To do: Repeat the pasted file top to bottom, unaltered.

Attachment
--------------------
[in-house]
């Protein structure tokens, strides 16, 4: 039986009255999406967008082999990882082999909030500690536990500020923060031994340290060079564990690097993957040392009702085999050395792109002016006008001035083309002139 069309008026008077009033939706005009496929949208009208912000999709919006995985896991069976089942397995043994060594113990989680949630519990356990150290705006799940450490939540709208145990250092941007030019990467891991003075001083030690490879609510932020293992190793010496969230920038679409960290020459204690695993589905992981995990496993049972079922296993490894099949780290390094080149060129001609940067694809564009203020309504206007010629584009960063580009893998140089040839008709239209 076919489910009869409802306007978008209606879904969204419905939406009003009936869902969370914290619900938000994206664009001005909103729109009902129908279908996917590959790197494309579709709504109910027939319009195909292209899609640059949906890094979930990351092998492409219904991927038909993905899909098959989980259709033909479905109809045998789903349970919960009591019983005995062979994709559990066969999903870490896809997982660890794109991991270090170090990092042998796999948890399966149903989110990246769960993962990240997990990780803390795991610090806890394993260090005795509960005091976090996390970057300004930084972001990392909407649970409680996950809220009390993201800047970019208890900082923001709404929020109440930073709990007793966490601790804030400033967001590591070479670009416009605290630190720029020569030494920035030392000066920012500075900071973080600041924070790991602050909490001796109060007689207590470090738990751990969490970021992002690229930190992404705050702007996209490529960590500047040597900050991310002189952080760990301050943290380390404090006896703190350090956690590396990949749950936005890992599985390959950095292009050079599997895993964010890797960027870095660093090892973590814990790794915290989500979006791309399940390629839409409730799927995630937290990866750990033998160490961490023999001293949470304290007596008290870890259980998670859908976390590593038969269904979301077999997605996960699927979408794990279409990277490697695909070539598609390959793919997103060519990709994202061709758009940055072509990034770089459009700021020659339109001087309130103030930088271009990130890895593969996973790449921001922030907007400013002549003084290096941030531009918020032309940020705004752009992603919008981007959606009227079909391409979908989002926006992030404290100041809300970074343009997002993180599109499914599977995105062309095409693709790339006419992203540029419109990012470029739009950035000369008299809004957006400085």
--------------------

[in-house]
């Protein structure tokens, strides 16, 4: 039986009255999406967008082999990882082999909030500690536990500020923060031994340290060079564990690097993957040392009702085999050395792109002016006008001035083309002139 069309008026008077009033939706005009496929949208009208912000999709919006995985896991069976089942397995043994060594113990989680949630519990356990150290705006799940450490939540709208145990250092941007030019990467891991003075001083030690490879609510932020293992190793010496969230920038679409960290020459204690695993589905992981995990496993049972079922296993490894099949780290390094080149060129001609940067694809564009203020309504206007010629584009960063580009893998140089040839008709239209 076919489910009869409802306007978008209606879904969204419905939406009003009936869902969370914290619900938000994206664009001005909103729109009902129908279908996917590959790197494309579709709504109910027939319009195909292209899609640059949906890094979930990351092998492409219904991927038909993905899909098959989980259709033909479905109809045998789903349970919960009591019983005995062979994709559990066969999903870490896809997982660890794109991991270090170090990092042998796999948890399966149903989110990246769960993962990240997990990780803390795991610090806890394993260090005795509960005091976090996390970057300004930084972001990392909407649970409680996950809220009390993201800047970019208890900082923001709404929020109440930073709990007793966490601790804030400033967001590591070479670009416009605290630190720029020569030494920035030392000066920012500075900071973080600041924070790991602050909490001796109060007689207590470090738990751990969490970021992002690229930190992404705050702007996209490529960590500047040597900050991310002189952080760990301050943290380390404090006896703190350090956690590396990949749950936005890992599985390959950095292009050079599997895993964010890797960027870095660093090892973590814990790794915290989500979006791309399940390629839409409730799927995630937290990866750990033998160490961490023999001293949470304290007596008290870890259980998670859908976390590593038969269904979301077999997605996960699927979408794990279409990277490697695909070539598609390959793919997103060519990709994202061709758009940055072509990034770089459009700021020659339109001087309130103030930088271009990130890895593969996973790449921001922030907007400013002549003084290096941030531009918020032309940020705004752009992603919008981007959606009227079909391409979908989002926006992030404290100041809300970074343009997002993180599109499914599977995105062309095409693709790339006419992203540029419109990012470029739009950035000369008299809004957006400085």